Onkar Sahota: London’s A&E departments are under growing pressure

Onkar Sahota: London’s A&E departments are under growing pressure

London’s accident and emergency departments are the frontline of our precious National Health Service. At one time or another, we all end up there – with loved ones, or in need of urgent care ourselves. A trip to an A&E is usually a decision of last resort – but it’s always an option, round the clock, every day of the year. The dedicated staff there know that every moment matters in often life-threatening situations.

In the context of a London population that has risen to 8.8 million, the demands on this most vital of services are rising too, with 4.2 million admissions in the capital in 2017-18 – up from four million the year before. Londoners have a right to know that if they require urgent care that they’ll get the treatment they need quickly. And our healthcare professionals have the right to rest, to training opportunities, and to a high quality and safe working environment.

The sad reality, though, is that years of austerity have seriously impacted standards. In a period which has seen demand rise, we’ve also seen a fall in the number of available hospital beds, with 2,300 being lost in London since 2010. And it’s not just beds we’re losing – it’s entire departments.

In 2013 the government downgraded the A&Es at both Central Middlesex and Hammersmith hospitals to the status of urgent care centres. A threat of something similar has, until recently, hung over the Ealing and Charing Cross hospitals. But now that, thanks to an energetic campaign, the closure of these A&Es, proposed under the discredited Shaping a Healthier Future plan, has been abandoned and accepted as a mistake, it is only right that the paediatric and maternity services withdrawn under the same programme should be re-instated.

It’s just as well the Ealing and Charing Cross A&Es were saved, given the depth of the crisis we now face. In the last year, not a single one of London’s A&Es met their target of treating or admitting 95 per cent of patients within four hours or less – and it’s a target that hasn’t been met consistently since 2014. The consequence is that ever-greater numbers of poorly or injured Londoners are being left in waiting rooms for far longer than they were before austerity took hold.

In the final quarter of last year, A&E performance in London slumped to a record low, with 13.5 per cent of attendees not being seen by the four hour target. The number of “trolley waits” in corridors of more than twelve hours has also increased significantly, and in the last year over 1,000 patients waited in ambulances outside for over an hour. This state of affairs simply cannot be allowed to continue – but after a decade of historically unprecedented austerity in healthcare, what else are we to expect?

Workloads are inevitably rising too – and at a time when recruitment is proving more challenging than ever before. There are now over 100,000 vacant posts in the NHS – a lengthy pay freeze and the cost of living in London have combined to make healthcare a far less attractive career that it once was. With ongoing Brexit uncertainty making it harder than ever before to recruit healthcare professionals from elsewhere in Europe, it simply beggars belief that the government has chosen now of all times to abolish nursing bursaries.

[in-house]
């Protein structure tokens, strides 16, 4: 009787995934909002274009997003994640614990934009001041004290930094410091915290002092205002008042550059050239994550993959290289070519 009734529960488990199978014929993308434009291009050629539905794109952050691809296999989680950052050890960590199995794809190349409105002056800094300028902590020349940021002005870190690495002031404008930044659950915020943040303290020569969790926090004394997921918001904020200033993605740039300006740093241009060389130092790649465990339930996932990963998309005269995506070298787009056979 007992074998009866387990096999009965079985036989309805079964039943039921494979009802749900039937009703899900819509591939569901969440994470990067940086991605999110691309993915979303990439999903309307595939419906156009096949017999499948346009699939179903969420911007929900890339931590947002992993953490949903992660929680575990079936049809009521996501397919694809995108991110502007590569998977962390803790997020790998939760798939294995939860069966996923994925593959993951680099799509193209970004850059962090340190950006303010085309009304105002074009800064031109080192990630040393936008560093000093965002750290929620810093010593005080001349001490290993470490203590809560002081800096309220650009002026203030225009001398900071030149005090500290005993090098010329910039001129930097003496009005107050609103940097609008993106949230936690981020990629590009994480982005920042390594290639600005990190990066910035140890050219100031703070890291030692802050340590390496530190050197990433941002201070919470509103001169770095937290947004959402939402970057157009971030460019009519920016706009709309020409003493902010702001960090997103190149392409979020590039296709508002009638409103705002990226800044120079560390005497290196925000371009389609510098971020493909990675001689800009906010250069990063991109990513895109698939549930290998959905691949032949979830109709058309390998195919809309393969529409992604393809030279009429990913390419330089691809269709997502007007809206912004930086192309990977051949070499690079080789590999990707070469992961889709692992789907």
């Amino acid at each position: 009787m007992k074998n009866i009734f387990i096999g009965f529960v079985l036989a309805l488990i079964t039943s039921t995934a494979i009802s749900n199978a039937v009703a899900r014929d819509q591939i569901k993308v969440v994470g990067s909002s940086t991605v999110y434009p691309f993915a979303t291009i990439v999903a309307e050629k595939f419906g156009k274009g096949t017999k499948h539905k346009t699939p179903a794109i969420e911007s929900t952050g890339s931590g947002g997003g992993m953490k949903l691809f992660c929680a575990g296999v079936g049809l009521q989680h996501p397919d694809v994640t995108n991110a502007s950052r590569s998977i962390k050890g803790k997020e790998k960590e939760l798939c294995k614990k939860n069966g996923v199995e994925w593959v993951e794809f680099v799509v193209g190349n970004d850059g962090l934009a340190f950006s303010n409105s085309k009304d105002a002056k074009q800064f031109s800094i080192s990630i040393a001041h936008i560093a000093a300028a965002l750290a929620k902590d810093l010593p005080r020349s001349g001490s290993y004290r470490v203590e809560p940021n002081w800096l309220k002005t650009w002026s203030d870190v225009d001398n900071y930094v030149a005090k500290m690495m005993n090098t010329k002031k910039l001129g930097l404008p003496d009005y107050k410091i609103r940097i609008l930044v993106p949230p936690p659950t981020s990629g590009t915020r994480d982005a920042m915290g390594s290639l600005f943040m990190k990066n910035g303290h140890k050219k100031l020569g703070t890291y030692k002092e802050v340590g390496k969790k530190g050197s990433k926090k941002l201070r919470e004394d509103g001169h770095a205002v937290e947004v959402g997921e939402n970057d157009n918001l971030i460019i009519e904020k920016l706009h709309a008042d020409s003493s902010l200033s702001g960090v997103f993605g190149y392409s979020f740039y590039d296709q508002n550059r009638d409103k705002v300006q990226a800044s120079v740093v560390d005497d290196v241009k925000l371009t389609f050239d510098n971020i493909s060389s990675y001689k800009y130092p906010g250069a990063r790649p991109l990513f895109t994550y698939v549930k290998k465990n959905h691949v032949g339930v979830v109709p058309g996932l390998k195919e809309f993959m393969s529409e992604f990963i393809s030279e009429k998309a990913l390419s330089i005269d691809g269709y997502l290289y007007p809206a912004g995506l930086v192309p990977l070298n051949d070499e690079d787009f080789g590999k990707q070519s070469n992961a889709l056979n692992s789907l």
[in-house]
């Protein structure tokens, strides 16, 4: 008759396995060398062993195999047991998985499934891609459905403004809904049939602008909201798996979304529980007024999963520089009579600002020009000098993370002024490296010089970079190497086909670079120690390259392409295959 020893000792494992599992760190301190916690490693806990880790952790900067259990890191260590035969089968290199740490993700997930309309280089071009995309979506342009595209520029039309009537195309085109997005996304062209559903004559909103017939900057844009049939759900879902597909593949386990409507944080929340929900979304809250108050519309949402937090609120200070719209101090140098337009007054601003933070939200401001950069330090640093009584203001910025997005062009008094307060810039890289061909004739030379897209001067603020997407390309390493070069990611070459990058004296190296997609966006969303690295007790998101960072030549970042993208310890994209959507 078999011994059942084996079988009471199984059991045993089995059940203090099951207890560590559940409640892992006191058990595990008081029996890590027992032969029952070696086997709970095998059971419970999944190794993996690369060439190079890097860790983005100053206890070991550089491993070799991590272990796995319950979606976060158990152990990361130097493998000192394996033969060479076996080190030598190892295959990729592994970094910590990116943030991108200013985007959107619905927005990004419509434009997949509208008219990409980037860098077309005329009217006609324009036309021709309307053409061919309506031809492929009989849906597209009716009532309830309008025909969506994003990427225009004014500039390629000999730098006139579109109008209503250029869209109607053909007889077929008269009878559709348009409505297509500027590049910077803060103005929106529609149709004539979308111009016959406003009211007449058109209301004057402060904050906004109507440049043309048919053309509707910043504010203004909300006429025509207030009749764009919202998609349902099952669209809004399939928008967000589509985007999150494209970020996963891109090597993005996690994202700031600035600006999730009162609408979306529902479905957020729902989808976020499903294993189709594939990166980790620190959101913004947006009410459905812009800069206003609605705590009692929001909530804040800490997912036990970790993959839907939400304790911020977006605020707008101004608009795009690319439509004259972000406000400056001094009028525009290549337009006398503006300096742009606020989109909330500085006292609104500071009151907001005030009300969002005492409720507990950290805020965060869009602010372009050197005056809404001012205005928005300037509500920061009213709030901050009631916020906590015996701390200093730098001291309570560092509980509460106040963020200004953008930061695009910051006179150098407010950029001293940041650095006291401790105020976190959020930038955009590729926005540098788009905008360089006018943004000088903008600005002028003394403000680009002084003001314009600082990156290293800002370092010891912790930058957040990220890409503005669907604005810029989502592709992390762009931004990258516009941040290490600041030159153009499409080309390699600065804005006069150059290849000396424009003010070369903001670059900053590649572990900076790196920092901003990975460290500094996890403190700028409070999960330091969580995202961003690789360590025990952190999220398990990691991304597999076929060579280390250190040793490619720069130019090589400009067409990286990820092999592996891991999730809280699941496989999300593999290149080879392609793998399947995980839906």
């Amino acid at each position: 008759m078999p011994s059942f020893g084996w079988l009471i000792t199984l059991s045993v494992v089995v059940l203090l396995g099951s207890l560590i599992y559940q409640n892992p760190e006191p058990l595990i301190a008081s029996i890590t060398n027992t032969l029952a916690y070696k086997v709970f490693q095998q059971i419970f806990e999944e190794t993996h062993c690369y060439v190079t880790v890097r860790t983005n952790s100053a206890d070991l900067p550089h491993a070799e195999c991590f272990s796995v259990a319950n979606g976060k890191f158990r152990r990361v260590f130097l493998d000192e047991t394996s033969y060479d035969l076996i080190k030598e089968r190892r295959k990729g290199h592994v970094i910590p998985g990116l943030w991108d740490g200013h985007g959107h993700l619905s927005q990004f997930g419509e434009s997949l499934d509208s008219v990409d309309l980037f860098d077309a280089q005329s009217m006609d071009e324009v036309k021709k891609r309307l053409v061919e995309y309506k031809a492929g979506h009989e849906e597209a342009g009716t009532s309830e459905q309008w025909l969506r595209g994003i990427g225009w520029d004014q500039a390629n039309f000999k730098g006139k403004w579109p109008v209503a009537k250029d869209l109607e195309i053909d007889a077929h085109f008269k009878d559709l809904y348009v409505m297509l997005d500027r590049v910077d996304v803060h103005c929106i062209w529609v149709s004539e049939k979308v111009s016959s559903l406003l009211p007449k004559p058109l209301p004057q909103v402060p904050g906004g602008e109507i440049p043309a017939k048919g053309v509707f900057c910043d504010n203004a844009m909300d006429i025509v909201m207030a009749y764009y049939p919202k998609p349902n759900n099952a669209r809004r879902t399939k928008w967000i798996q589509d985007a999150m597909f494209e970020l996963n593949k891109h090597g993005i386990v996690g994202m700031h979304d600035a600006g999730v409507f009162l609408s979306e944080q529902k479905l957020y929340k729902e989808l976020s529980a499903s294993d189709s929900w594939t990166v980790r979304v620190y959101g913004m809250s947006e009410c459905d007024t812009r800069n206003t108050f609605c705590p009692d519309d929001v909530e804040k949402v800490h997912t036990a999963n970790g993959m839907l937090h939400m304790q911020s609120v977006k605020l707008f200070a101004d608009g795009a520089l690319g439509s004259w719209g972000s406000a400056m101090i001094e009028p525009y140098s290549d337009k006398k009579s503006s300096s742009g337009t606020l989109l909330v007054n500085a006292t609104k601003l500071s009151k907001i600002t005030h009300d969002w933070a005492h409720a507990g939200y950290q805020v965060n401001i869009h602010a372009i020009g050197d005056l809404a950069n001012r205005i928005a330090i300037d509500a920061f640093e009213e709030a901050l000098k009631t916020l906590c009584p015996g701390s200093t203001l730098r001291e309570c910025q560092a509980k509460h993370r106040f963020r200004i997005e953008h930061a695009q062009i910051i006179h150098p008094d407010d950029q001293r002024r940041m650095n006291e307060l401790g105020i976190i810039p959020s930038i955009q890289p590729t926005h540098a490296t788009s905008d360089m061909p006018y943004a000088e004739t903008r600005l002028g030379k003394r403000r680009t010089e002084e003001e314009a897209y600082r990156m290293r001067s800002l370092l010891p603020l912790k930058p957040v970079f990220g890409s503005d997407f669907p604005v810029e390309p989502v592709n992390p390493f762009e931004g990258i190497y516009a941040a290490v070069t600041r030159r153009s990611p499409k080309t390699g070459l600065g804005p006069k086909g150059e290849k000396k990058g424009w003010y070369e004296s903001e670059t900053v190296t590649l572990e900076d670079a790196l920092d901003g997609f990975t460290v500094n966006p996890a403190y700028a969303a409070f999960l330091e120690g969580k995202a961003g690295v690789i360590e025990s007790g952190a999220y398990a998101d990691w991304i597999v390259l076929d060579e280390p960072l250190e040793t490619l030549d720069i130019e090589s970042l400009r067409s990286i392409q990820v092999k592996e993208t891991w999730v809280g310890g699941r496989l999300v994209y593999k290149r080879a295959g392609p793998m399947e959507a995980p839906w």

Addressing the crisis in our A&E departments – and indeed the NHS more generally – requires a holistic approach. If we’re to reduce the pressure on them, we must properly invest in the system as a whole, reducing waiting times for GP appointments, adequately funding local authorities and staging public health interventions that cut across sectors and agencies.

London’s population is not only growing, it is also ageing. Fixing social care would do a great deal to free up beds and also provide many older people with greater independence and a more appropriate care package for their needs. Even so, the growth in population would still have to be addressed.

Despite having no formal powers over the NHS, the Mayor and the London Assembly have spoken up for Londoners and held the NHS and government to account. In staging major public health interventions such as the Ultra Low Emission Zone, Sadiq Khan is taking important steps towards improving Londoners’ health. We’ve seen the Health Inequalities Strategy help set the agenda and play a role in preventing the Ealing and Charing Cross closures. And the Mayor has also taken the public health approach into the heart of our A&E departments, with £1.4 million earmarked to fund specialist casualty youth workers to help young victims of knife crime.

This shows what can be achieved with if there’s the will to tackle the problems that face us and, crucially, the funding. I will keep fighting for the resources that London’s health services need. After ten years of austerity, they’ve suffered enough. With proper investment across our society, together we can rebuild our NHS and deliver first-class healthcare for all Londoners.

Dr Onkar Sahota is London Assembly Member for Ealing & Hillingdon and a member of the Assembly’s health committee.

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